BrandonHabes’s review published on Letterboxd:
All this the world well knows; yet none knows well
to shun the heaven that leads men to this hell.
–Shakespeare’s Sonnet 129
It’s funny, I think of Hollywood and immediately think of an industry so fueled by sex and hot bodies that to see a film like SHAME portray sex as something so unsexy, so joyless, actually makes for an attractive sort of irony. This is not the kind of film you were anxious to see as a teenager when you drooled helplessly after naked bodies. I’m willing to bet no one will even be aroused by this film’s content. But, if you happen to be the anomaly, well, you may want to visit your local shrink.
The NC-17 rating is well deserved here but don’t be fooled. What might have been a visual pleasure for some is nothing short of existential misery for its characters. How can something so beautiful turn so grotesque? Very easily. And it is here that British filmmaker Steve McQueen seems to decry the compulsion to climax.
The film follows Brandon, a self-destructive sex addict compelled to repeat the same behavior over and over again: to feed his sexual desires in the most shameful of ways. Hookers, pornos, gay clubs, online strip-teases, masturbation, etc. For Brandon it’s all lust and no love. Orgasms but no emotional connection. He’s a prisoner of his own needs, a carnal monster who reveals the cruel paradox of addiction: even the greatest source of pleasure can transform into an inescapable, insatiable pain. How did Democritus put it? Ahh yes, “Throw moderation to the winds,” he says, “and your greatest pleasures will become your greatest pains.”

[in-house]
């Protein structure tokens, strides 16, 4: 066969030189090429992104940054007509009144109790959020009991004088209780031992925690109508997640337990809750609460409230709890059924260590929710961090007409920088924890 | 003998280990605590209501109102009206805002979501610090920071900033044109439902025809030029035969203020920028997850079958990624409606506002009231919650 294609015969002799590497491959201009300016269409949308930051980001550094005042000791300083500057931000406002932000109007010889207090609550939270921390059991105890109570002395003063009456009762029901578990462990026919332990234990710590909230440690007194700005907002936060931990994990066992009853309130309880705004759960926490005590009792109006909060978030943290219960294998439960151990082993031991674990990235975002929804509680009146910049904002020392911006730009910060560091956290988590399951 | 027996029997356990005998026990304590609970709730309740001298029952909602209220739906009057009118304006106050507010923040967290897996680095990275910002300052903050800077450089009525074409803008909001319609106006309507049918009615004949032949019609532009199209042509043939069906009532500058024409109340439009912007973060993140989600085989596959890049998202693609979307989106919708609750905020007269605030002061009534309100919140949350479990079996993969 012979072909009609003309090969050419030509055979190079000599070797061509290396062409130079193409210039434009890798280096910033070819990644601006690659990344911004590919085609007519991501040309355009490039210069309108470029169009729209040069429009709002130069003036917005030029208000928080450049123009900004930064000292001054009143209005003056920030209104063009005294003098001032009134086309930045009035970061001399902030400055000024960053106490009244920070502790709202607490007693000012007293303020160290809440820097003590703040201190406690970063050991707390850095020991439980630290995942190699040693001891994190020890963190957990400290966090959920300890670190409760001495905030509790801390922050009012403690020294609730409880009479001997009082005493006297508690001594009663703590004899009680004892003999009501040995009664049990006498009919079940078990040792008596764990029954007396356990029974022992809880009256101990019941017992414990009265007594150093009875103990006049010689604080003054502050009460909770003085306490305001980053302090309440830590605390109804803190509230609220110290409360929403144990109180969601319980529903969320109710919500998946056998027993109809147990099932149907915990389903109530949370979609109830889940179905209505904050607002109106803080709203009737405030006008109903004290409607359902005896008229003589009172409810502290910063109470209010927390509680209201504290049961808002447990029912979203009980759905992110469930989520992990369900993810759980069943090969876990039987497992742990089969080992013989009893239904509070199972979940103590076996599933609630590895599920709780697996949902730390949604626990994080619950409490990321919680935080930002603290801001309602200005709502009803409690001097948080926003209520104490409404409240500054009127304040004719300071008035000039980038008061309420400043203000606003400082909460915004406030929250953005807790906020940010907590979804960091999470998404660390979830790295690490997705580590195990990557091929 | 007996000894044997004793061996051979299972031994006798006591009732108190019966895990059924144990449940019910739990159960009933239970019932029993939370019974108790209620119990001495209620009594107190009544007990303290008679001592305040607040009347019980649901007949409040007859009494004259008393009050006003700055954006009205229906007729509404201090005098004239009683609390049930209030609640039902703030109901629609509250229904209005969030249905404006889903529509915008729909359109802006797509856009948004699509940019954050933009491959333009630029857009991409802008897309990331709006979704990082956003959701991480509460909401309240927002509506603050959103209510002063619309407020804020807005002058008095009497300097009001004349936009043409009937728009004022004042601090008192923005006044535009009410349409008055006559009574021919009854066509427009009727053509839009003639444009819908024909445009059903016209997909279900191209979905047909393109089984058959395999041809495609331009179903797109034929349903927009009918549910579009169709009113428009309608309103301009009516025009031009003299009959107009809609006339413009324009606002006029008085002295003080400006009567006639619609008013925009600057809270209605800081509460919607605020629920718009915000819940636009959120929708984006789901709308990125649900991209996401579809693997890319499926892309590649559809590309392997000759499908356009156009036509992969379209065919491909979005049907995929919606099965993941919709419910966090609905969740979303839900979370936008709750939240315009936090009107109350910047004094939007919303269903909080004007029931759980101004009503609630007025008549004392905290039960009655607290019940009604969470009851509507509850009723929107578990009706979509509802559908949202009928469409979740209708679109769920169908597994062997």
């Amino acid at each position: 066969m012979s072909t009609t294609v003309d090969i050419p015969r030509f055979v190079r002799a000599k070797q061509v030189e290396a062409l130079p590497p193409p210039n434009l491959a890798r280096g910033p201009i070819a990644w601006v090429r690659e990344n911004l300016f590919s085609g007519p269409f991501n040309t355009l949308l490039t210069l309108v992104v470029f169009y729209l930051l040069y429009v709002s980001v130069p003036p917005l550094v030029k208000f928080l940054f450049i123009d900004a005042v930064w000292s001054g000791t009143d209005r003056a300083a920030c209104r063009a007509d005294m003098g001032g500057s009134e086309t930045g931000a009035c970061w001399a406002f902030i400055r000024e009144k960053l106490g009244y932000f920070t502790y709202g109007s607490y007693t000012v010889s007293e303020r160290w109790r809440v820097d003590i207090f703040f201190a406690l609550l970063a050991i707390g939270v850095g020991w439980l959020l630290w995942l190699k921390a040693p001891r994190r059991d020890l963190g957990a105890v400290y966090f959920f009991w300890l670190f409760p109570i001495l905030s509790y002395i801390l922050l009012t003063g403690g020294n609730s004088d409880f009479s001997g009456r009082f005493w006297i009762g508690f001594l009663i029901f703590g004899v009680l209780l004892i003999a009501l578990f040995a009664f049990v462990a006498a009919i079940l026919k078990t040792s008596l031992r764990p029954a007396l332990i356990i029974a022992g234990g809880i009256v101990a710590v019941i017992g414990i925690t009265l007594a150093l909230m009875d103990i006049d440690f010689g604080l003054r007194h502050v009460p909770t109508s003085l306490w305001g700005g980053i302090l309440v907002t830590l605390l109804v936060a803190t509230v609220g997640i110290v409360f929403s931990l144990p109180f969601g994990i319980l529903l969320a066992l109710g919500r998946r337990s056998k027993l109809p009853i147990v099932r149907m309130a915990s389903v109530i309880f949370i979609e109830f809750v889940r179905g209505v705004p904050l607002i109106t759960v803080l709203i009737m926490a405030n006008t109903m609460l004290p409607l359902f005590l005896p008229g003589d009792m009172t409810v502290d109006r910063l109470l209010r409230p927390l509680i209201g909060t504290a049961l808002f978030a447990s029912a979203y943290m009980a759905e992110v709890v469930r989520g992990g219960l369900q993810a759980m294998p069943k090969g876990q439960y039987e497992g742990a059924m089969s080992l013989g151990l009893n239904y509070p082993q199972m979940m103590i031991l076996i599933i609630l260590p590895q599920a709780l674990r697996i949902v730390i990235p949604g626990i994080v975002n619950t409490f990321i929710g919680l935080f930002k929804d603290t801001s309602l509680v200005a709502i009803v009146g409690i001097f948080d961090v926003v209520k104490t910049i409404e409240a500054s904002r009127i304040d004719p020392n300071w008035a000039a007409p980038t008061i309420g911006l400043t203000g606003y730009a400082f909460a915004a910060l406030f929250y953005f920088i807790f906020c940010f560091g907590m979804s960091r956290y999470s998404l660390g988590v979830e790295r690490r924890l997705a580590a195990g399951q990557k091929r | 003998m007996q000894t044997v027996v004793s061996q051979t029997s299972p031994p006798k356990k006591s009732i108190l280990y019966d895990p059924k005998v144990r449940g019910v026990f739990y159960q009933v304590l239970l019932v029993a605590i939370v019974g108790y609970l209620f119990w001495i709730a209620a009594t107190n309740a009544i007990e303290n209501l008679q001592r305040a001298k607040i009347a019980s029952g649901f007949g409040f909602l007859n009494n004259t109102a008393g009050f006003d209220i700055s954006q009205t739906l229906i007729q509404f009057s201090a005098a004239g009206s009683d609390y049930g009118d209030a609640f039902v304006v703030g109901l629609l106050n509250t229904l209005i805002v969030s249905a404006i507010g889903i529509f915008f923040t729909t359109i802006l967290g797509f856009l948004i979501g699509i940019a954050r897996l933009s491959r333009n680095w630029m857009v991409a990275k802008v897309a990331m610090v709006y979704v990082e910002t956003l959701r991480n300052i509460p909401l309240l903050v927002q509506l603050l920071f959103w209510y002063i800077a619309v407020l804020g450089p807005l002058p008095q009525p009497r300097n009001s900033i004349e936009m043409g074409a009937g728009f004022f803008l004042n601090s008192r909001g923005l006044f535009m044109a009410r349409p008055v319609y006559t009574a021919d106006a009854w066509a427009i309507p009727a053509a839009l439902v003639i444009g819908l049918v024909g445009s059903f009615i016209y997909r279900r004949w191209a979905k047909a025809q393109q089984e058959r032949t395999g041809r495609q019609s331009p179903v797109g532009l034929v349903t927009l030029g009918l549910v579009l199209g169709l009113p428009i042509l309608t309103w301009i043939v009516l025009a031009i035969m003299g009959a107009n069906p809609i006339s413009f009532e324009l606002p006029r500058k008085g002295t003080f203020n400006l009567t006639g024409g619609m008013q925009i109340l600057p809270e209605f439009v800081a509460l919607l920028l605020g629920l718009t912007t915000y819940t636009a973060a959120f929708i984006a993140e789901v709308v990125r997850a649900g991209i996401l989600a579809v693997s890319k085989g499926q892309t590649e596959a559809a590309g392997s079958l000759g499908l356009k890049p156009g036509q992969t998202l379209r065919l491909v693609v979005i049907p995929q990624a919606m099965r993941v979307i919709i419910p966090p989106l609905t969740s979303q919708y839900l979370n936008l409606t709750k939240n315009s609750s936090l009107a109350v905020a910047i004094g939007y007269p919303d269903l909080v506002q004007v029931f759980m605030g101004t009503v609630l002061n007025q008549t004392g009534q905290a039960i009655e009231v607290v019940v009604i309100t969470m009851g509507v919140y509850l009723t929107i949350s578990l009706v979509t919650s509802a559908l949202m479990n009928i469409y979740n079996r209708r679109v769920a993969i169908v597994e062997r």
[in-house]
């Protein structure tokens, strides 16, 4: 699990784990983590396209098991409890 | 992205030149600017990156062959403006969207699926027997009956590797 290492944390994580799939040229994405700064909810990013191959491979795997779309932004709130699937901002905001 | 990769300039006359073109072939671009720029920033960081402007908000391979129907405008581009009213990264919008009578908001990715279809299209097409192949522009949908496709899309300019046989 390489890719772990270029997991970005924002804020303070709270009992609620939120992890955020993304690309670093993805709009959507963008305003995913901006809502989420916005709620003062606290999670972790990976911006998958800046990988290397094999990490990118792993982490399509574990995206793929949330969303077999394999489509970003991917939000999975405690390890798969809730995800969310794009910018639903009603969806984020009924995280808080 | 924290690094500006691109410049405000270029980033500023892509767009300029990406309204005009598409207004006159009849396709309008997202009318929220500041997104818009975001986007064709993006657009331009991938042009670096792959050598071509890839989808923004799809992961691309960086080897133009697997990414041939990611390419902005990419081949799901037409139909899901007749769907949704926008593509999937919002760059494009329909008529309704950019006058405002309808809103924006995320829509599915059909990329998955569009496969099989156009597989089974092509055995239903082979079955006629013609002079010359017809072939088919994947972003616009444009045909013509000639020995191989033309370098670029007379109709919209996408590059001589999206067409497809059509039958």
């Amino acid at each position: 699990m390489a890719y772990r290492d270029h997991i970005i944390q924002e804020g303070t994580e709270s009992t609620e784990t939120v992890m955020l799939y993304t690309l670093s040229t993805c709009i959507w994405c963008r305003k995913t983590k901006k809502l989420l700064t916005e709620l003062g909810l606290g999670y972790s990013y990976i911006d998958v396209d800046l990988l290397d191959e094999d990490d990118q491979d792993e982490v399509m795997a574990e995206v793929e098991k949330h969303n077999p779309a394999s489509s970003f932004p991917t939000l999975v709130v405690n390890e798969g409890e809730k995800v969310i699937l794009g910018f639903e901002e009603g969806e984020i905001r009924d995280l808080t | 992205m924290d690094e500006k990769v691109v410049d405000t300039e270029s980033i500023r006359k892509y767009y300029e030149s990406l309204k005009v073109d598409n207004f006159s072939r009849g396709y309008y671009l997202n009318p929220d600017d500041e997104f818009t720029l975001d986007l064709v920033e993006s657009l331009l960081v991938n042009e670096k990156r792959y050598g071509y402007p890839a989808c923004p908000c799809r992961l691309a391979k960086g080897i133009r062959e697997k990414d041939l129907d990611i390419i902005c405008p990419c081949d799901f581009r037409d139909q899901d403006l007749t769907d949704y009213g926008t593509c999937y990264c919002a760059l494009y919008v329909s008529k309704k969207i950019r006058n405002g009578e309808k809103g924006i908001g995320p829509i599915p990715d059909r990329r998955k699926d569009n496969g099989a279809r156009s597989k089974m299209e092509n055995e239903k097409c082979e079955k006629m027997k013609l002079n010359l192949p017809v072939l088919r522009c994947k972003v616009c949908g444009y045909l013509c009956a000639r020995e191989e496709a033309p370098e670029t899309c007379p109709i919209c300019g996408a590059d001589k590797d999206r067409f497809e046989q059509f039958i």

I think what’s really interesting about this film lies in its consequences. Brandon is never able to engage in real intimacy because people for him have only ever existed as things to be used. To him women are objects, not subjects; sex toys, not human beings. He is unable to change his actions, or the shame they cause him, because a lifetime so dedicated to sleaze and filth has literally rendered him incapable of feeling naturally. The blank, zombie-like expressions on his face convince us of this much.
And so, when we consider the world we live in, a world that venerates the orgasm and still finds no link between pornography and our low, sexual drives and perversions, we can hopefully remember Brandon—the great sinking symbol of our own destructive, dehumanizing tendencies.